Social Media + Radio = ?
June 11, 2013
The importance of driving chatter on social media for indirectly promoting and sustaining brands is something Mary Beth Garber, EVP/Radio Analysis and Insights at Katz Radio Group, knows all too well. Mary Beth specializes in strategic analysis and development for sales and marketing.
She recently shared with me an insightful (and funny) interview that All Things Digital's Kara Swisher conducted with Anne Sweeney, co-chair of Disney Media Networks and president of Disney/ABC Television Group, and I. Marlene King, executive producer of "Pretty Little Liars" and "Ravenswood."
The interview is about the impact that social media has on today's pop culture. When you have a minute you can read the entire interview here.
It's a conversation everyone in radio should be having internally about the power of the fan's voice, having the entire team on board with Twitter, and the essence of social.
All too often, we see brands approaching social with basic questions such as, "How do I get more followers," or "How can I generate revenue from it?" And while there's certainly nothing wrong with wanting a large social fan base or creating a secondary revenue stream, the fact of the matter is that social media is personal for people.
Therefore brands should have a human approach – not that common thinking bottom line approach.
A great starting point could be answering some of the questions ATD's Kara Swisher asked the ABC execs. For example:
"How does Twitter help you as a creator?"
"Do you want to be guided by your fans?"
"Do you see [Twitter] as a marketing thing, or is it really an integral part of the creative process now?"
How would you answer these same questions?
The social space isn't about persuading fans to listen to you as much as it is fitting your brand into their conversations and making a commitment to use these platforms to make their lives better.
Making them feel seen and heard.
That's the real currency today.
Allowing people to feel like they have a voice.
Fans today are already exchanging ideas and reactions with creators and actors of some of TV's biggest shows. It's exciting when Shonda Rhimes, creator of ABC's "Scandal," gets on Twitter and teases fans – but more importantly – when she thanks them, and dialogues with them, too.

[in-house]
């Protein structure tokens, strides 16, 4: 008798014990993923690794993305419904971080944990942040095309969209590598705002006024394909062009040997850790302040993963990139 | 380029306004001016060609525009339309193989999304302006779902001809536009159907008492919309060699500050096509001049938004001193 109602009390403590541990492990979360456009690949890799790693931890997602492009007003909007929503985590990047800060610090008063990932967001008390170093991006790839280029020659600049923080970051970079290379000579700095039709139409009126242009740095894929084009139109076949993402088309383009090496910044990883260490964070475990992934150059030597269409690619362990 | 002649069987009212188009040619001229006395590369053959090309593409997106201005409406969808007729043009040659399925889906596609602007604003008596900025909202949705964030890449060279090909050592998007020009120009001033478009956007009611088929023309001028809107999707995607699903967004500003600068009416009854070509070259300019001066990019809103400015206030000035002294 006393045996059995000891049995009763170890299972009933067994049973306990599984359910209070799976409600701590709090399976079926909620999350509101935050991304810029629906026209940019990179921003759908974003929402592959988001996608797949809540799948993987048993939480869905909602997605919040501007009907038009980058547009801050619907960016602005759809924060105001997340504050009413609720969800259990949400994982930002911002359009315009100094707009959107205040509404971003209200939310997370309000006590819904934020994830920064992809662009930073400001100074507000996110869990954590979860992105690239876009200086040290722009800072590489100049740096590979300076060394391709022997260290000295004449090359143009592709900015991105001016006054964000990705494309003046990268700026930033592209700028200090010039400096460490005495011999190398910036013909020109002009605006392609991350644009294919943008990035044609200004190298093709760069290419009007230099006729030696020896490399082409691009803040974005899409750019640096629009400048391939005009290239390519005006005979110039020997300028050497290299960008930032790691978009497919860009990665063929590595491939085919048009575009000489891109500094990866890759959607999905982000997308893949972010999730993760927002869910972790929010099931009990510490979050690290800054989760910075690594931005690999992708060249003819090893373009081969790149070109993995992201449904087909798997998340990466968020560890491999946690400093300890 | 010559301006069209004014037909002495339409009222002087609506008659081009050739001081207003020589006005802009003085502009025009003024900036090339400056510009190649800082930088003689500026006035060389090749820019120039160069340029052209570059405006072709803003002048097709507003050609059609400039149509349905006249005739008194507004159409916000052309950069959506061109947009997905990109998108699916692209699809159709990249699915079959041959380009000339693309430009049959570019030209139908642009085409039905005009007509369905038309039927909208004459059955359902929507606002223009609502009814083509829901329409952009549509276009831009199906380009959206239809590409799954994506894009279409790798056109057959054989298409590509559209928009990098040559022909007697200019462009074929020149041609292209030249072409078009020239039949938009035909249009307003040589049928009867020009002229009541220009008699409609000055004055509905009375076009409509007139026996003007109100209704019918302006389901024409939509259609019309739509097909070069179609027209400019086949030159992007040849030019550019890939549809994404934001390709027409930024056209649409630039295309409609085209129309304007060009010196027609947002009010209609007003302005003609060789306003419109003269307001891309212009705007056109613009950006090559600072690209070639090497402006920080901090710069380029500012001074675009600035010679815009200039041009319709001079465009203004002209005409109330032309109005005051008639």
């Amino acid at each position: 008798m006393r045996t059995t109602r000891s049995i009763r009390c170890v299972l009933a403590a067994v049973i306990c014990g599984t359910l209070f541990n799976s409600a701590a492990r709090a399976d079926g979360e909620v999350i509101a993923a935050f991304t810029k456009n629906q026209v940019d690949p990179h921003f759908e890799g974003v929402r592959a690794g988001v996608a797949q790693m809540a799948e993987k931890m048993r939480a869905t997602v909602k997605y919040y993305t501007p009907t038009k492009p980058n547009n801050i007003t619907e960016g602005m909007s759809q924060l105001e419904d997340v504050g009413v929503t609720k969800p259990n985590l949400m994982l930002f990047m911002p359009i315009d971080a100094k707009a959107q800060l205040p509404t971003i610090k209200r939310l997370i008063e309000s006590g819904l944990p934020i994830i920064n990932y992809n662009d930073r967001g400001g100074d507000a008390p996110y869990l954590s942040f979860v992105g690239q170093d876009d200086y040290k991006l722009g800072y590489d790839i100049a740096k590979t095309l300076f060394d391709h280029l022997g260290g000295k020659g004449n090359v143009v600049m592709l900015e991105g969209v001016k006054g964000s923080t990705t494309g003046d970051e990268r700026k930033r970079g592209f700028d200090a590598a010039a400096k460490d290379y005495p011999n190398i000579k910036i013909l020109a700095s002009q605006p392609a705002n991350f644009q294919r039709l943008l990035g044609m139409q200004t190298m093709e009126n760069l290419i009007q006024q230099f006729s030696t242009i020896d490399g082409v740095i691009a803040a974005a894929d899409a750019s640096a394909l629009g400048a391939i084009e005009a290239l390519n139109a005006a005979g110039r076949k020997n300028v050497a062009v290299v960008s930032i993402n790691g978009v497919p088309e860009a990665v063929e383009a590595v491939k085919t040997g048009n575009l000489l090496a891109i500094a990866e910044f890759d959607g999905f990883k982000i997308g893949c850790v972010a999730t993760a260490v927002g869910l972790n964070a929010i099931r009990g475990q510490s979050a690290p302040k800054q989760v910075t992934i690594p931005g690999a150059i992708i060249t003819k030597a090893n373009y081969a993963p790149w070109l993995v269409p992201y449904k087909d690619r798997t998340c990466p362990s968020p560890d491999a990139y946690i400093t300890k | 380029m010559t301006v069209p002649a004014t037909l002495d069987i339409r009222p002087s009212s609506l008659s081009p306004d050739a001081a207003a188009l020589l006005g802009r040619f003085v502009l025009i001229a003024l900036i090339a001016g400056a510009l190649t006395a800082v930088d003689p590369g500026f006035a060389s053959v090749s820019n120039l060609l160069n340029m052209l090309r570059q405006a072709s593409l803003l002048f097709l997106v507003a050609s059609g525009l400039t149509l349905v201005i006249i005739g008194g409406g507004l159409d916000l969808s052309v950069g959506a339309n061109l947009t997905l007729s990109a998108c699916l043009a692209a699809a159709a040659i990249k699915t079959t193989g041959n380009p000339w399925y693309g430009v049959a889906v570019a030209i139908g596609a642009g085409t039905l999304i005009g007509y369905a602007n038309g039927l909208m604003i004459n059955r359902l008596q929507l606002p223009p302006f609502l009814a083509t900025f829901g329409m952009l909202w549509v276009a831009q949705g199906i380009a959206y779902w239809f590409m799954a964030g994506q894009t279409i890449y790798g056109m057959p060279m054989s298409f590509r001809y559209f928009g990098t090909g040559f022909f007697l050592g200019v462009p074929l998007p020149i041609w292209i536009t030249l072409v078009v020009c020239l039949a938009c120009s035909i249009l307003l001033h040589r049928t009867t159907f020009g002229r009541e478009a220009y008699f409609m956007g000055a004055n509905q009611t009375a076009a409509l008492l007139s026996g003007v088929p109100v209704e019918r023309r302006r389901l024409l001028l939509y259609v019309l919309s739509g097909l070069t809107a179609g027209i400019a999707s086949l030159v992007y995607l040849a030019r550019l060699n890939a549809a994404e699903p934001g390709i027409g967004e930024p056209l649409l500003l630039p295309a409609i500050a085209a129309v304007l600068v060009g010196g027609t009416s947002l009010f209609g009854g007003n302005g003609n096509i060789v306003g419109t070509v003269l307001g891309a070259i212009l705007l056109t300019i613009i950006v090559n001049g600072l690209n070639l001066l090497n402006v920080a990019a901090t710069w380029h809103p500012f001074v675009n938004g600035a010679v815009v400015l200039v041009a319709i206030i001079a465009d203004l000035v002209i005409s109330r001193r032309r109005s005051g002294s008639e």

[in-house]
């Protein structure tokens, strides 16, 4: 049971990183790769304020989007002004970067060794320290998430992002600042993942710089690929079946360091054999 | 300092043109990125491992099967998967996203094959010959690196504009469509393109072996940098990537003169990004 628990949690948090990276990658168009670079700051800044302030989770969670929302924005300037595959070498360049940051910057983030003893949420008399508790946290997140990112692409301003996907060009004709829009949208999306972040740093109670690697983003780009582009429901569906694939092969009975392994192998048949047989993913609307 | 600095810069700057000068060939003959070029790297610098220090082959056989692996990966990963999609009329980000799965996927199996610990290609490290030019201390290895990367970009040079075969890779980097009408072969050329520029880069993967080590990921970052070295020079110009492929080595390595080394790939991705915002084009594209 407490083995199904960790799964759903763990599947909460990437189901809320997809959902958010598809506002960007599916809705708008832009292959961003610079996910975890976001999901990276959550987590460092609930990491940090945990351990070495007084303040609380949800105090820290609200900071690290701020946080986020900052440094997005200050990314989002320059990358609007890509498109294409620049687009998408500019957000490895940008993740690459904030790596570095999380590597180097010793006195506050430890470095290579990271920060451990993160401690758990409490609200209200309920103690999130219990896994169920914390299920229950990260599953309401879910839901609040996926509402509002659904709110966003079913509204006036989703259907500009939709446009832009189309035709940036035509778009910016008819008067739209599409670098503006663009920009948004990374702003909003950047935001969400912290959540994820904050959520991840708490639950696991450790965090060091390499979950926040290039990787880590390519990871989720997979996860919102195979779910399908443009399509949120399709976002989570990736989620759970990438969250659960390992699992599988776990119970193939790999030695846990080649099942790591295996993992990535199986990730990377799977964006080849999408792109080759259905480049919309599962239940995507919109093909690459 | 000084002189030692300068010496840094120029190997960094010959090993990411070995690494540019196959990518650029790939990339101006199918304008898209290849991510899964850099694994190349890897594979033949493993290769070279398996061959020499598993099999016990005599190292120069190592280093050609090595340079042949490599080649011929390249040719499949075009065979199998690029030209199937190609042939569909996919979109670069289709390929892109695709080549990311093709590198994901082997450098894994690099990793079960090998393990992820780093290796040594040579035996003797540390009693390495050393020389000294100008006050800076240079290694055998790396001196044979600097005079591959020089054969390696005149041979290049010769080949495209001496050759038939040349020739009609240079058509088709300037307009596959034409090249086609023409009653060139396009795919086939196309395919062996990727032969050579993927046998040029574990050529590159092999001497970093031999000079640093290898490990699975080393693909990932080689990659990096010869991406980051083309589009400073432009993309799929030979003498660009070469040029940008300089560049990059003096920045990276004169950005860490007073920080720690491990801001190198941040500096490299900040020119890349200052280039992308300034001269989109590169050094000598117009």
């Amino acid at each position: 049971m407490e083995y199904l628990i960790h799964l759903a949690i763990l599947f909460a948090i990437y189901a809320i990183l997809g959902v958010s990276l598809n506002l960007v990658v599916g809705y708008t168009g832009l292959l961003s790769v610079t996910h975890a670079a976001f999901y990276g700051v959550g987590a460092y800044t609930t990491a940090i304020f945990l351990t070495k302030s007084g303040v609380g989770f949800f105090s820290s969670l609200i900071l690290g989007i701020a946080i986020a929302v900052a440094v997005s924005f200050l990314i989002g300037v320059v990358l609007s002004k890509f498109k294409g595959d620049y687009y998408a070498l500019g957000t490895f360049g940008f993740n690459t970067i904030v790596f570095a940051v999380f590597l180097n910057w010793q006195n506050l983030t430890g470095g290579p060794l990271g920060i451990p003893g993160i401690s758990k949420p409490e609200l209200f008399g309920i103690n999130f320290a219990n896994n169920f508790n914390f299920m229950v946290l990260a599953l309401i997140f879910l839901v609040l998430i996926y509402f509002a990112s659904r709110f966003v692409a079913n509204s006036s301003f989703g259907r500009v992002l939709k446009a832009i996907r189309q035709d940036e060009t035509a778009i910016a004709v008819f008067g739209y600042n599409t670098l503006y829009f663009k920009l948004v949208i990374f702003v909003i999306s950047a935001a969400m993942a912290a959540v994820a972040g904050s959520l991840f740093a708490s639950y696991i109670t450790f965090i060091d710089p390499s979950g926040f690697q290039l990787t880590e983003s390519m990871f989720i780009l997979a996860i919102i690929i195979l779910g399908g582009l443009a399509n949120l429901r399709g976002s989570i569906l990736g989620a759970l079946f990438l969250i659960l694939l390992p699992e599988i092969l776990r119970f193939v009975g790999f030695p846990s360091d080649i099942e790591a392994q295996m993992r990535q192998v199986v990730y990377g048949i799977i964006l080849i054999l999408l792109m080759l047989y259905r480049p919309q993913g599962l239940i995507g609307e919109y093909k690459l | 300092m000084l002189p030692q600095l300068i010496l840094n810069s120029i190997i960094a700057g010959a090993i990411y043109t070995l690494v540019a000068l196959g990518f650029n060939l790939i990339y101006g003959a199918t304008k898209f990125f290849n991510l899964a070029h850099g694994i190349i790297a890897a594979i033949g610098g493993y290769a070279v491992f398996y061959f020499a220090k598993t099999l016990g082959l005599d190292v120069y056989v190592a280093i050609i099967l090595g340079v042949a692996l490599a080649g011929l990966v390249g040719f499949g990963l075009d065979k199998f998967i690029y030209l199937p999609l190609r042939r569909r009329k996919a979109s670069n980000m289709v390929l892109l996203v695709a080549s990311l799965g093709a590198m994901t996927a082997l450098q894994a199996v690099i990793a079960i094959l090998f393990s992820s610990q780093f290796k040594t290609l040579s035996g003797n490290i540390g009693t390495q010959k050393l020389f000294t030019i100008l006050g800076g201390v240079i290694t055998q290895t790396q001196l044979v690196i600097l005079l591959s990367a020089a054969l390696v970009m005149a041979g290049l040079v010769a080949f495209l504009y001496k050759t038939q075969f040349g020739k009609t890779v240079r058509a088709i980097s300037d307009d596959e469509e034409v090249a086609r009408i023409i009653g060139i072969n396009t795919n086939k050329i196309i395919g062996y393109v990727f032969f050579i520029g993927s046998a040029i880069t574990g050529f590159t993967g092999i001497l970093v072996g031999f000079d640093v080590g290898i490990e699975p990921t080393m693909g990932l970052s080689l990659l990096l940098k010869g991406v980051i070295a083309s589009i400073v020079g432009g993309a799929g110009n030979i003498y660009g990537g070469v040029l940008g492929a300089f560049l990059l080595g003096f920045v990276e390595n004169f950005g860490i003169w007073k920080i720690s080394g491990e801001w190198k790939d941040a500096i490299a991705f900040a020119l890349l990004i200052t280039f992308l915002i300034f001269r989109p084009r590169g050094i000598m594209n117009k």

There's no doubt a show like "Scandal" is getting a lift in ratings from their use of Twitter (even during re-runs).
They are involved. They participate in the conversation that fans have about the show.
You may recall in April that a study from Nielsen compiled with SocialGuide reported a "statistically significant relationship" between Twitter activity and television ratings – especially among younger demographics.
We may not have anything tangible in our hands right now regarding radio's ratings and Twitter but it's a safe bet that we can benefit from social, too.
But only when trust is built.
We are not entitled to a social fan base.
We may have remarkable traditional brands that fans come to every day and even participate with – but when it comes to having believability in the social space, you can't force trust.
If social is going to correlate to higher ratings for your radio station, genuine effort is required. Fans will not automatically participate with us socially just because they listen to our radio stations.
But when we consistently play to their passions, emulate their language, and acknowledge them when they speak, they are likelier to be more interested in us socially.
There are steps involved in putting a social fan base in place and when executed properly, you will find this group of fans more active and engaged than perhaps the passivity you see in your email marketing database.
It's because these are chatty folks who love to voice their opinions and point their friends in directions where they perceive value.
Evaluate your social behavior.
Allow this space to not be just about your brand but an indirect path to your brand that fully involves the fans.
Reach out to me anytime on Twitter @lorilewis.
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